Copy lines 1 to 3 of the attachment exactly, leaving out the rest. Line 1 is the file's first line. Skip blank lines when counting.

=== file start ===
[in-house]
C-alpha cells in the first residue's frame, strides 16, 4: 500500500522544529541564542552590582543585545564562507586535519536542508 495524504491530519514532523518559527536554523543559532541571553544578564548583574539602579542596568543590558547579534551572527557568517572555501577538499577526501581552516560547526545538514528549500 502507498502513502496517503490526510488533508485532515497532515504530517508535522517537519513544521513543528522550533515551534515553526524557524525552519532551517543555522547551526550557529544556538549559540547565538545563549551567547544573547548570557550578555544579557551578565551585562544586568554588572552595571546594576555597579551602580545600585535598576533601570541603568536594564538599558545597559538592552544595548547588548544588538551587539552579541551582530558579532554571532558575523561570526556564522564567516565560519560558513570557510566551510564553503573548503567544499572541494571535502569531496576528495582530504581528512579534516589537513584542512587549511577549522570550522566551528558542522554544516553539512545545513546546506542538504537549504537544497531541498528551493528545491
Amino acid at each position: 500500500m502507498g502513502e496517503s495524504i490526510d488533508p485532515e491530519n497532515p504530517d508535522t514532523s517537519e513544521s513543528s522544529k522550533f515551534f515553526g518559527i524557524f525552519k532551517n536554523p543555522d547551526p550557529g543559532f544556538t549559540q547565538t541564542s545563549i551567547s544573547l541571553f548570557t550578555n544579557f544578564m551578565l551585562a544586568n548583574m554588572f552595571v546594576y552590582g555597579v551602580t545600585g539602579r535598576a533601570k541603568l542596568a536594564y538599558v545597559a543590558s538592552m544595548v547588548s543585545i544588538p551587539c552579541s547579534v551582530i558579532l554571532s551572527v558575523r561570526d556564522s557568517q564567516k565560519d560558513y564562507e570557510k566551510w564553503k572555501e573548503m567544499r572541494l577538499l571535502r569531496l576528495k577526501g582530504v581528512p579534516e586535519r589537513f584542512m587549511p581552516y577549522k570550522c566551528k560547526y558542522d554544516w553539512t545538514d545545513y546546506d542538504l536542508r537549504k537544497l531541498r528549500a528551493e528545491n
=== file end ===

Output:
[in-house]
C-alpha cells in the first residue's frame, strides 16, 4: 500500500522544529541564542552590582543585545564562507586535519536542508 495524504491530519514532523518559527536554523543559532541571553544578564548583574539602579542596568543590558547579534551572527557568517572555501577538499577526501581552516560547526545538514528549500 502507498502513502496517503490526510488533508485532515497532515504530517508535522517537519513544521513543528522550533515551534515553526524557524525552519532551517543555522547551526550557529544556538549559540547565538545563549551567547544573547548570557550578555544579557551578565551585562544586568554588572552595571546594576555597579551602580545600585535598576533601570541603568536594564538599558545597559538592552544595548547588548544588538551587539552579541551582530558579532554571532558575523561570526556564522564567516565560519560558513570557510566551510564553503573548503567544499572541494571535502569531496576528495582530504581528512579534516589537513584542512587549511577549522570550522566551528558542522554544516553539512545545513546546506542538504537549504537544497531541498528551493528545491
Amino acid at each position: 500500500m502507498g502513502e496517503s495524504i490526510d488533508p485532515e491530519n497532515p504530517d508535522t514532523s517537519e513544521s513543528s522544529k522550533f515551534f515553526g518559527i524557524f525552519k532551517n536554523p543555522d547551526p550557529g543559532f544556538t549559540q547565538t541564542s545563549i551567547s544573547l541571553f548570557t550578555n544579557f544578564m551578565l551585562a544586568n548583574m554588572f552595571v546594576y552590582g555597579v551602580t545600585g539602579r535598576a533601570k541603568l542596568a536594564y538599558v545597559a543590558s538592552m544595548v547588548s543585545i544588538p551587539c552579541s547579534v551582530i558579532l554571532s551572527v558575523r561570526d556564522s557568517q564567516k565560519d560558513y564562507e570557510k566551510w564553503k572555501e573548503m567544499r572541494l577538499l571535502r569531496l576528495k577526501g582530504v581528512p579534516e586535519r589537513f584542512m587549511p581552516y577549522k570550522c566551528k560547526y558542522d554544516w553539512t545538514d545545513y546546506d542538504l536542508r537549504k537544497l531541498r528549500a528551493e528545491n